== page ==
The origin of the Washington Color School is linked to a 1965 exhibition titled The Washington Color Painters, organized by Gerald Norland at the Washington Gallery of Modern Art in Washington D.C. Five of the six artists in the original 1965 Washington Color Painters exhibition are included in Primacy. Artists apart of this group are distinguished by their rejection of gesture in favor of flat, hard-edged planes of color, as seen in Gene Davis’s adroitly executed Red Dog (ca. 1961) and Morris Louis’s Number 19 (1962), two works in the exhibition that create optical effects and showcase the transcendent potential of painting. Hung next to Howard Mehring’s Blue Note (1964) and Kenneth Noland’s Untitled (1965), these deceptively simple compositions radiate dynamism and tension.
In the vanguard of experimentation, the Washington Color School artists pushed boundaries with techniques and processes that would lead them to form individual but related styles, all of which emerged in reaction to Abstract Expressionism. This point of origin is clearly seen in the earliest work in the exhibition, Study for Moby Dick (1958) by Sam Francis, an artist associated with both the Abstract Expressionist movement and Post-Painterly Abstraction.
Inspired by acrylic paint’s versatility, Washington Color School artists were among its earliest adopters, and they often applied it directly to raw, unprimed canvas. This approach yielded striking results in Cynthia Bickley-Green’s expansive painting Rolling Through (1968) and Kenneth V. Young’s Fireball (ca. 1968), a work that exemplifies Young’s penchant for controlled chaos. The exhibition also includes Alma Thomas’s Untitled (1968), a stunning example of her loosely painted yet meticulously constructed canvases, which she filled with lattices of bright color that create patterns from negative space.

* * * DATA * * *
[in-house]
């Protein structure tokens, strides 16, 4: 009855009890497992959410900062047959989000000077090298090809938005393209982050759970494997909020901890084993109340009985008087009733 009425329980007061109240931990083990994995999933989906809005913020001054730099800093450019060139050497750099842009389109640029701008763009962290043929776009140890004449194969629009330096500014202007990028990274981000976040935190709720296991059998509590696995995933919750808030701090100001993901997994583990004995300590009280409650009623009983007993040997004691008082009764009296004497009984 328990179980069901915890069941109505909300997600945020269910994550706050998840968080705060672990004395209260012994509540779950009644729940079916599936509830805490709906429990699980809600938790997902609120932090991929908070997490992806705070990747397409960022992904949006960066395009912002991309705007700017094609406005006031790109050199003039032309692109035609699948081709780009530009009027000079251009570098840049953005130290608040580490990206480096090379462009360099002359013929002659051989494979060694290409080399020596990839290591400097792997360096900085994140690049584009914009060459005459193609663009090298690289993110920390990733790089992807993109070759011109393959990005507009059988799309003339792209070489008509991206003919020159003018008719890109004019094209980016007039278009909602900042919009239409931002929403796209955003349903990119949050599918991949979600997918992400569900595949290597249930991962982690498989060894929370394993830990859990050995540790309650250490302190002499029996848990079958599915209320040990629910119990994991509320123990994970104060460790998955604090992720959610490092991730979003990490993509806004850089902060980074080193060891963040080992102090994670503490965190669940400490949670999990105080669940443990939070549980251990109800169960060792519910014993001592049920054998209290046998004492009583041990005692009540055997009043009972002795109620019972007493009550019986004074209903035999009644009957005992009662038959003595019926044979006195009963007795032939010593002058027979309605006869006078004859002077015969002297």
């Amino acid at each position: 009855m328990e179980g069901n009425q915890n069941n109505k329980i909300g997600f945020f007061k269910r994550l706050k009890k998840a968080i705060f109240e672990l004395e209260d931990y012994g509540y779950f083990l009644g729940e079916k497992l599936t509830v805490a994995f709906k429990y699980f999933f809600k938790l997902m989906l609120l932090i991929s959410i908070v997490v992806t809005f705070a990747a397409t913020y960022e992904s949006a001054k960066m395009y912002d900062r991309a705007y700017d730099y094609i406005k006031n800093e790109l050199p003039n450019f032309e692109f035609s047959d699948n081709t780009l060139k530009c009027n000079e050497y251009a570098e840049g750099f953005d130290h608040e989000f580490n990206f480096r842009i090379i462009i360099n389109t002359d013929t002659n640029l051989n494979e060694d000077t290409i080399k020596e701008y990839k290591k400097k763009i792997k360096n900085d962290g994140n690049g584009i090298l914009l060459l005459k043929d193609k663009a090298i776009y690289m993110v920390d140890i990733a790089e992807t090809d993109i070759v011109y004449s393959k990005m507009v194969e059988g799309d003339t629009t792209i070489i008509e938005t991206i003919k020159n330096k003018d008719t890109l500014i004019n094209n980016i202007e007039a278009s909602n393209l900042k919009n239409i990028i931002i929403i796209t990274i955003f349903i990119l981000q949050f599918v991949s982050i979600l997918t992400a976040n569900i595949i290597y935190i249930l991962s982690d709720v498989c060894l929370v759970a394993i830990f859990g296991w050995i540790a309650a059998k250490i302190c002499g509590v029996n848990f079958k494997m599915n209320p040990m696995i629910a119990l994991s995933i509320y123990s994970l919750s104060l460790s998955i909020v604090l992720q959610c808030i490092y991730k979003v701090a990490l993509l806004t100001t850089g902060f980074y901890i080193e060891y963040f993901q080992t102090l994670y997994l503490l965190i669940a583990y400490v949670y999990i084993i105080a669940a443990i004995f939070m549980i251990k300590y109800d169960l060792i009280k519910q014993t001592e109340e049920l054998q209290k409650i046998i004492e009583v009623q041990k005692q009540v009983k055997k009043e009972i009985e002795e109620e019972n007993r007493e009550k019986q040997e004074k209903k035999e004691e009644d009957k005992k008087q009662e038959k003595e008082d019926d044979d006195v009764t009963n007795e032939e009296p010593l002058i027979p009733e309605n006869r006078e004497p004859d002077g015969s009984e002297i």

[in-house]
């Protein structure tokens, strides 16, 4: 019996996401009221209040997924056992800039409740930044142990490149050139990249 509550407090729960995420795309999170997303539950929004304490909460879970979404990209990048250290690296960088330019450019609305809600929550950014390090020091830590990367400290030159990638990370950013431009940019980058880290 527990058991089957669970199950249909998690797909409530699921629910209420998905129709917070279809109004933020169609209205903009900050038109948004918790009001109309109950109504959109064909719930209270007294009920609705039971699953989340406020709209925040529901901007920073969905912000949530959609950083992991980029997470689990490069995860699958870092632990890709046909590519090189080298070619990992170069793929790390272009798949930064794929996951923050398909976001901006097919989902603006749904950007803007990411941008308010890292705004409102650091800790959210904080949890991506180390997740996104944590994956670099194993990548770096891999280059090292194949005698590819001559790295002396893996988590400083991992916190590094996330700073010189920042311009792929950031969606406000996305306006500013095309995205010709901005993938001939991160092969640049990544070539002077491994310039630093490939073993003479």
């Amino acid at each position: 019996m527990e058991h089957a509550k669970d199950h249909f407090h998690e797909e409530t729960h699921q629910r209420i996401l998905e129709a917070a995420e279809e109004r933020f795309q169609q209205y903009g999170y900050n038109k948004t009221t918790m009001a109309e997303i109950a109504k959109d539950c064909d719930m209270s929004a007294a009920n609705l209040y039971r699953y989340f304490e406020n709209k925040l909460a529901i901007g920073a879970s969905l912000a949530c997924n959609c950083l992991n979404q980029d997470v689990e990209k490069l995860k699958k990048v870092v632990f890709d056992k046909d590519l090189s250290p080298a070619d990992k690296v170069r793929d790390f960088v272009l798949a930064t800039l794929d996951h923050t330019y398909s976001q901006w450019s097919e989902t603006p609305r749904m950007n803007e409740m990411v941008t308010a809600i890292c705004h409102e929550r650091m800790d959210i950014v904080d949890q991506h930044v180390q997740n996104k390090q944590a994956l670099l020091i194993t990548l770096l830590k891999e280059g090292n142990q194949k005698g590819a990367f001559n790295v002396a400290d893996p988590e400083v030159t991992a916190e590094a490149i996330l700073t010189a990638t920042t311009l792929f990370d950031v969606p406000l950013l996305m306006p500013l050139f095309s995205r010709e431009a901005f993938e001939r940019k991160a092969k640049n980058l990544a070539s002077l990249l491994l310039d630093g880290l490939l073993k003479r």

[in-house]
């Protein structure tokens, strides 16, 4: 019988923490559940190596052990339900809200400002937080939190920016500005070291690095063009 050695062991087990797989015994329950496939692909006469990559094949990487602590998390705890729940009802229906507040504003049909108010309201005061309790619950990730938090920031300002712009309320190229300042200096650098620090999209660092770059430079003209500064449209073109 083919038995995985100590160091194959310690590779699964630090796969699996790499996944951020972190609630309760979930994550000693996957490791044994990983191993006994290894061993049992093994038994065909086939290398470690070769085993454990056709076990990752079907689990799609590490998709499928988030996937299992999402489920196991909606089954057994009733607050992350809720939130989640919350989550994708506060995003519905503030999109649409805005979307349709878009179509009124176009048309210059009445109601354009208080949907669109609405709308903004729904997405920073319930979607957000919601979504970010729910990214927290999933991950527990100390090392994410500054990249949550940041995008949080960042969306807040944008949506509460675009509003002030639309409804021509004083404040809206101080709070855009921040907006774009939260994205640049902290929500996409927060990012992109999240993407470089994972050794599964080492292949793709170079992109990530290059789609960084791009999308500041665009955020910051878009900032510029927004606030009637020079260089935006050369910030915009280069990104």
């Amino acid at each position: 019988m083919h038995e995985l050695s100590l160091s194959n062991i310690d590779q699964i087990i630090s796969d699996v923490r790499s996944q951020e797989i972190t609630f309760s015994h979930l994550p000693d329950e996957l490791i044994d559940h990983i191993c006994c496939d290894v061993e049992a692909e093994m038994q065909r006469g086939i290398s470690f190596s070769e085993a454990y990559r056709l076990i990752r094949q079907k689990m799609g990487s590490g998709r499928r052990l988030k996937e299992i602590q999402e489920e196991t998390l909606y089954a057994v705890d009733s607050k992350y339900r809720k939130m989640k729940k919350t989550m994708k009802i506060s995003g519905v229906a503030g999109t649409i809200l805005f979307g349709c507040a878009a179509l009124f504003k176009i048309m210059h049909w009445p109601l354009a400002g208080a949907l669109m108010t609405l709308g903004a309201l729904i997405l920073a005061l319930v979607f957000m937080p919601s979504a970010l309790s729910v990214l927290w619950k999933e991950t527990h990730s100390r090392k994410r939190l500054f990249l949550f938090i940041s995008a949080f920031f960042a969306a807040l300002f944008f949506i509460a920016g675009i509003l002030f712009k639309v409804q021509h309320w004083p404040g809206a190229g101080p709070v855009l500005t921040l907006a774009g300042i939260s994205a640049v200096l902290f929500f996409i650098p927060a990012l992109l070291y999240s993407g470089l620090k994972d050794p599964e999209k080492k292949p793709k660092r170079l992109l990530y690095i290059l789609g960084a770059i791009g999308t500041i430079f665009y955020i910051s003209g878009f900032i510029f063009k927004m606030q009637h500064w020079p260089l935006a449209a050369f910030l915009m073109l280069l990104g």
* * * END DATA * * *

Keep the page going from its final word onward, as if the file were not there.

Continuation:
The Washington Color School artists became known for their use of then-innovative techniques, such as staining canvases with heavily diluted paint and pouring it across canvases placed on the floor. This intrepid approach is embodied in Sam Gilliam’s Patch (1970), a work on draped canvas that required substantial amounts of water to thin the paint, which was then applied wet-on-wet so that the colors mixed together within the fibers of the canvas, leading to the diffuse, yet sumptuous appearance achieved here. Artists featured are: Cynthia Bickley-Green, Gene Davis, Sam Francis, Sam Gilliam, Morris Louis, Howard Mehring, Kenneth Noland, Alma Thomas, and Kenneth V. Young.
Primacy: The Washington Color School is accompanied by a publication, including text by Dexter Wimberly.
About The Curator
Dexter Wimberly is an American curator, based in Japan, who has organized exhibitions in galleries and institutions around the world including A Fast, Moving Sky at The Third Line in Dubai, UAE; Derrick Adams: Sanctuary at the Museum of Arts and Design in New York City; Kenneth Victor Young: Continuum at American University Museum in Washington, DC; Coffee, Rhum, Sugar & Gold: A Postcolonial Paradox at The Museum of the African Diaspora in San Francisco, CA; and Vision & Spirit: African American Art | Works From The Bank Of America Collection at The Harvey B. Gantt Center in Charlotte, NC. Wimberly’s exhibitions have been reviewed and featured in publications including The New York Times and Artforum and have received support from The Andy Warhol Foundation for the Visual Arts and The Kinkade Family Foundation. He is the co-founder of the financial literacy platforms Art World Conference and Art World Learning. Wimberly is also a Senior Critic at New York Academy of Art and the founder and director of the Hayama Artist Residency in Japan.